Tariffs are a time-honored way for government to offer “protection” to a select group of companies who are then able to operate with little to no competition in the domestic market. The result is always the same: inefficient producers who would otherwise be forced to compete now can charge whatever prices they think the market will bear.

The United States government created trade barriers for sugar back in the 1930s. The domestic industry has grown, and thrived, at the expense of the American consumer. But sugar protectionism has gone on for so long, that what’s evolved is more like a cartel, one that doesn’t just dictate prices, but manipulates politicians and policy as well. As Gary Galles writes:

…sugar that now costs 19 cents a pound outside America costs us 37 cents a pound, with the differential sometimes exceeding a factor of three.

That’s pretty good if you’re part of the cartel. But keeping the government protection going requires a lot of work. Including some truly astounding mental gymnastics:

[a leading] claim is that [protection] doesn’t cost Americans anything, because the sugar program gets no federal budget subsidy. In one highly misleading sense, that claim is right. Sugar producers are assessed to pay the costs of administering the quota program, so it imposes no direct tax costs on others. But to assert that makes the program free should set off everyone’s “There ain’t no such thing as a free lunch” alarm.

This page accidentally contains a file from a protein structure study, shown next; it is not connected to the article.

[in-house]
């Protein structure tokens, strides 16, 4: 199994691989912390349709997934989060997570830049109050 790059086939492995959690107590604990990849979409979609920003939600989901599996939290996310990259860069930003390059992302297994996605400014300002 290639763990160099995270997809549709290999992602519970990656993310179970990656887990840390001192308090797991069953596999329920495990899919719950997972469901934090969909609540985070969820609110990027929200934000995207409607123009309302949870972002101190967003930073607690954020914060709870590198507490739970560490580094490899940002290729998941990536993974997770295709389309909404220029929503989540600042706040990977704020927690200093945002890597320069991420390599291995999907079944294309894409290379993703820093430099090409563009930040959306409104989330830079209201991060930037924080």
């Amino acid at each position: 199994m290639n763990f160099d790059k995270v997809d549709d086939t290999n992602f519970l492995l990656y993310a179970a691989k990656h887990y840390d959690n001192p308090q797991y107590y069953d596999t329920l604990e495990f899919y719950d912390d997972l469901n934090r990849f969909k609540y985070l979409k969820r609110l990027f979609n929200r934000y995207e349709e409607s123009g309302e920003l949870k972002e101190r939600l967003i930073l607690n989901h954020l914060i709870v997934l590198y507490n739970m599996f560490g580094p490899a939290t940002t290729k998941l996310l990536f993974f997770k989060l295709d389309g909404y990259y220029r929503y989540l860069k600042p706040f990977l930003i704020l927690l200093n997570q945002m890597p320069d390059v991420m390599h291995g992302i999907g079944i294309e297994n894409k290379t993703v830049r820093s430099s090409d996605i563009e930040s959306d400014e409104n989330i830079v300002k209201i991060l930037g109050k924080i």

As with other regulatory restrictions whose administration costs are funded by assessments on those regulated, the “free” sugar program claim ignores the higher costs inflated sugar prices impose on consumers, which dwarfs any administration costs. The magnitude of the increased sugar costs is indicated by the number of candy producers, including the makers of Life Savers, Red Hots and Jaw Breakers, who have shifted production out of America to avoid what amounts to a steep domestic sugar tax, whose proceeds are paid to domestic sugar producers in the form of higher prices.

In fact, claiming that the sugar program is free is no different than claiming that allowing domestic sugar producers to finance hiring privateers to blockade our ports against ships carrying sugar to America would be free. Both restrict available supplies, raising sugar prices, benefitting domestic producers.

The cartel would have folded a long time ago but for the generosity of its political machine, the supine nature of major party politicians, and a general public lack of understanding that the cartel even exists.

It does, and it’s costing you real money. A good way to kick inflation in the behind would be to lift the cartel’s protective measures, and allow competition – and lower prices – to flourish.